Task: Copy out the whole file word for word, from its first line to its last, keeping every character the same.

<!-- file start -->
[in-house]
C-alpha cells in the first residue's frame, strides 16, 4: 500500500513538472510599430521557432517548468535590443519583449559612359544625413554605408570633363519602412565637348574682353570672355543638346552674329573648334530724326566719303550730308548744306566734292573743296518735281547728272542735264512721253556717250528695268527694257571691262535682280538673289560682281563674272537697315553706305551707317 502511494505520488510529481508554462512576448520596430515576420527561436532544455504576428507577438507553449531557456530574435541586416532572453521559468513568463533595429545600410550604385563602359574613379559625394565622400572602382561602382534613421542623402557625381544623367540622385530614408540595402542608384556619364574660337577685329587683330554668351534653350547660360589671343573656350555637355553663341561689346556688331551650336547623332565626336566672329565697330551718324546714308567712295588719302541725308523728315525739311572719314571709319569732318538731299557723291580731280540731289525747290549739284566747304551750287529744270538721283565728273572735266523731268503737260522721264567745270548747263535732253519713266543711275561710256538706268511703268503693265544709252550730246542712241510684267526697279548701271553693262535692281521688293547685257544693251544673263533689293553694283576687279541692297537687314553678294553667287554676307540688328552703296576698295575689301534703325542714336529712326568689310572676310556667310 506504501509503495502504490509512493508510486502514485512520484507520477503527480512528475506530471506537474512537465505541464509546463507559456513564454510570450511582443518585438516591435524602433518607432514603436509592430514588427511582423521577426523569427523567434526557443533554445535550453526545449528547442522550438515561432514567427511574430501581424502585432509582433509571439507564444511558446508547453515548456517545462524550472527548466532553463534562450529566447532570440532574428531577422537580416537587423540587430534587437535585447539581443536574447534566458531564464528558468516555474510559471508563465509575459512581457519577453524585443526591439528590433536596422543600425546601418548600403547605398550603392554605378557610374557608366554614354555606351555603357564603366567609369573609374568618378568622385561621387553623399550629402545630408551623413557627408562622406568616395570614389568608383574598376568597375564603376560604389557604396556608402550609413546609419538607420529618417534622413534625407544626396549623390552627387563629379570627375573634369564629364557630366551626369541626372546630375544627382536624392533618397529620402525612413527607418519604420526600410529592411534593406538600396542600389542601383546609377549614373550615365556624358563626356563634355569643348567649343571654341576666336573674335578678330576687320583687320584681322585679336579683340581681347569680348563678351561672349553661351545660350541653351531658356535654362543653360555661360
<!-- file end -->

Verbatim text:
[in-house]
C-alpha cells in the first residue's frame, strides 16, 4: 500500500513538472510599430521557432517548468535590443519583449559612359544625413554605408570633363519602412565637348574682353570672355543638346552674329573648334530724326566719303550730308548744306566734292573743296518735281547728272542735264512721253556717250528695268527694257571691262535682280538673289560682281563674272537697315553706305551707317 502511494505520488510529481508554462512576448520596430515576420527561436532544455504576428507577438507553449531557456530574435541586416532572453521559468513568463533595429545600410550604385563602359574613379559625394565622400572602382561602382534613421542623402557625381544623367540622385530614408540595402542608384556619364574660337577685329587683330554668351534653350547660360589671343573656350555637355553663341561689346556688331551650336547623332565626336566672329565697330551718324546714308567712295588719302541725308523728315525739311572719314571709319569732318538731299557723291580731280540731289525747290549739284566747304551750287529744270538721283565728273572735266523731268503737260522721264567745270548747263535732253519713266543711275561710256538706268511703268503693265544709252550730246542712241510684267526697279548701271553693262535692281521688293547685257544693251544673263533689293553694283576687279541692297537687314553678294553667287554676307540688328552703296576698295575689301534703325542714336529712326568689310572676310556667310 506504501509503495502504490509512493508510486502514485512520484507520477503527480512528475506530471506537474512537465505541464509546463507559456513564454510570450511582443518585438516591435524602433518607432514603436509592430514588427511582423521577426523569427523567434526557443533554445535550453526545449528547442522550438515561432514567427511574430501581424502585432509582433509571439507564444511558446508547453515548456517545462524550472527548466532553463534562450529566447532570440532574428531577422537580416537587423540587430534587437535585447539581443536574447534566458531564464528558468516555474510559471508563465509575459512581457519577453524585443526591439528590433536596422543600425546601418548600403547605398550603392554605378557610374557608366554614354555606351555603357564603366567609369573609374568618378568622385561621387553623399550629402545630408551623413557627408562622406568616395570614389568608383574598376568597375564603376560604389557604396556608402550609413546609419538607420529618417534622413534625407544626396549623390552627387563629379570627375573634369564629364557630366551626369541626372546630375544627382536624392533618397529620402525612413527607418519604420526600410529592411534593406538600396542600389542601383546609377549614373550615365556624358563626356563634355569643348567649343571654341576666336573674335578678330576687320583687320584681322585679336579683340581681347569680348563678351561672349553661351545660350541653351531658356535654362543653360555661360